Show Jumping

Amy Millar’s Strategy for Winning the Canadian Championship: “Ride Well, Jump Clean, Stay Focused”

©Ben Radvanyi Photography

It’s a victory that was 40 years in the making.

Olympic show jumper Amy Millar, daughter of 10-time Olympian Ian Millar, continued a longstanding family tradition at the Royal Agricultural Winter Fair in Toronto on Saturday night: she won the Canadian Championship!

It’s an inevitable goal when your father holds the record for most wins of the coveted title. Ian has captured the championship 12 times (and counting). This weekend marks Amy’s first national title.

“[The Royal] has been such a big part of my life for so long, I’ve probably wanted this for the whole time I’ve been alive!” laughed Amy. “So, it feels pretty good!

In fitting tradition, father and daughter went head to head for the honor. Ian was leading after the First Round on Friday, posting a quick and careful clear with his veteran partner Dixson. Amy and her Olympic mount, Heros, were in third position going into the Saturday’s second round, just behind Ali Ramsay and Hermelien VD Hooghoeve.

The eldest Millar predicted that Saturday’s result would depend on the course designer.

Said Ian on Friday night:

“Well, often in these championships the course designer keeps it at the same level of difficulty for the next phase and then you tend not to see a lot of change in the standings. If he really starts ticking it up [on Saturday], it will change around, which makes it a better competition. Where I stand now, I hope his course is simple tomorrow, but in the interest of the sport, let’s jack it up and make everybody jump!”

And that’s precisely how it played out.

Course designer Guilherme Jorge (BRA), the mastermind behind the 2016 Rio Olympic courses, raised the stakes, building one of the toughest tracks in recent Canadian Championship history.

“I’ve done this class I don’t know how many times, by far, this was the biggest and most difficult Canadian Championships that’s been built,” said Amy.

She believes it’s a reflection of the current roster of Canadian riders.

“When I was at home looking at the list, of the 22, there were six pre-qualified and most of the others were threats, they were players. In the past, it hasn’t been like that. This is the first time that our field has been this strong,” said the 40-year-old rider.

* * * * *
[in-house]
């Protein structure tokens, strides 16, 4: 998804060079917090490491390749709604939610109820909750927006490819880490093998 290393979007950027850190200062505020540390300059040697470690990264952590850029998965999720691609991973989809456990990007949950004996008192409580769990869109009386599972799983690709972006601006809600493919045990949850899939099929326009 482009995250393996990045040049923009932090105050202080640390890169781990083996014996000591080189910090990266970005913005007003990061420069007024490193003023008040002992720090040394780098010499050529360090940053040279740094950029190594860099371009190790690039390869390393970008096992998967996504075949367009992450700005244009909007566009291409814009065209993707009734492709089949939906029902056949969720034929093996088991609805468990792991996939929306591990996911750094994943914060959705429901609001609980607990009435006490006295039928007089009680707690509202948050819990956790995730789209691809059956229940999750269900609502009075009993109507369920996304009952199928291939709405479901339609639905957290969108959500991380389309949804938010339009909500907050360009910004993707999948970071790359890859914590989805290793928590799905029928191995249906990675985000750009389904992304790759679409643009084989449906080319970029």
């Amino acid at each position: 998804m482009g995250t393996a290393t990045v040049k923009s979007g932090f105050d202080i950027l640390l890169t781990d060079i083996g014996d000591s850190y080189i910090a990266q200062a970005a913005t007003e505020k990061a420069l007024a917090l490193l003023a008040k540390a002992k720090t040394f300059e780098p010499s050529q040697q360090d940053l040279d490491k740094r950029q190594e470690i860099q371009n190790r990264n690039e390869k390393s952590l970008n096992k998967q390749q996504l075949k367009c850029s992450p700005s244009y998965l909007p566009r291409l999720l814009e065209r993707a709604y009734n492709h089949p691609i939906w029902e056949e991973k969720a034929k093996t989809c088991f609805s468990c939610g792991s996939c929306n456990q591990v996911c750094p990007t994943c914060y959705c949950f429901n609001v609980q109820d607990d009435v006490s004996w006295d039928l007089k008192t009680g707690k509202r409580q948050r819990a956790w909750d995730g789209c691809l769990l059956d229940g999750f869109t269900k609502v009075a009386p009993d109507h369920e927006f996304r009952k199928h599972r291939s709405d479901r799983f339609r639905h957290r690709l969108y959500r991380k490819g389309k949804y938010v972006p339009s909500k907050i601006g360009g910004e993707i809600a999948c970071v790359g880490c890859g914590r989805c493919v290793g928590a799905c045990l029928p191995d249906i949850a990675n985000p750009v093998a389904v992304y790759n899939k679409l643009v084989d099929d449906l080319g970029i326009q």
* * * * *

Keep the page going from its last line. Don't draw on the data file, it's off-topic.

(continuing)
Among them were Olympic medalists Tiffany Foster, Ian Millar, Mac Cone and Hugh Graham; two-time 2017 FEI World Cup qualifier winner, Isabelle Lapierre; three-time Canadian Champion, Ainsley Vince and 2017 World Cup finalist Keean White. Rounding out the field were Ramsay and Laura Jane Tidball, who’ve logged top FEI ranking class finishes in the past week, and Amy’s brother Jonathon, who finished second behind his father in the 2007 Canadian Championships by a narrow margin.

In the end, Amy clinched the 2017 title with a double clear in Saturday’s class aboard her Rio Olympic partner, Heros.

“I just had to keep telling myself to ride well, jump clean, stay focused,” said Amy. “Every time the thought of qualifying for International week next week or winning entered my mind, I pushed it away and said, ‘Just concentrate on what you know. Ride well. Jump clean rounds.’ Obviously, it worked!”

@Jayne Huddleston

As is the Millar way, Amy now has her sights set on an even bigger goal: the World Equestrian Games (WEG). And she feels her 10-year-old BWP bay gelding is in prime form to do it.

“I feel now like he is back to where he was before the Olympics. We had a bunch of things this summer that were up and down. What he did last year as a nine-year-old horse was above and beyond what he knew how to do. He did it because his heart is big, not because he knew how to do it. Then this year, it took a bit of rebuilding,” revealed Amy.

“I’m so pleased because I’ve got my eye on WEG next year. I’m pleased to have him on top form again.”

You can bet they’ll be using the same “ride well, jump clean, stay focused” strategy to do it.

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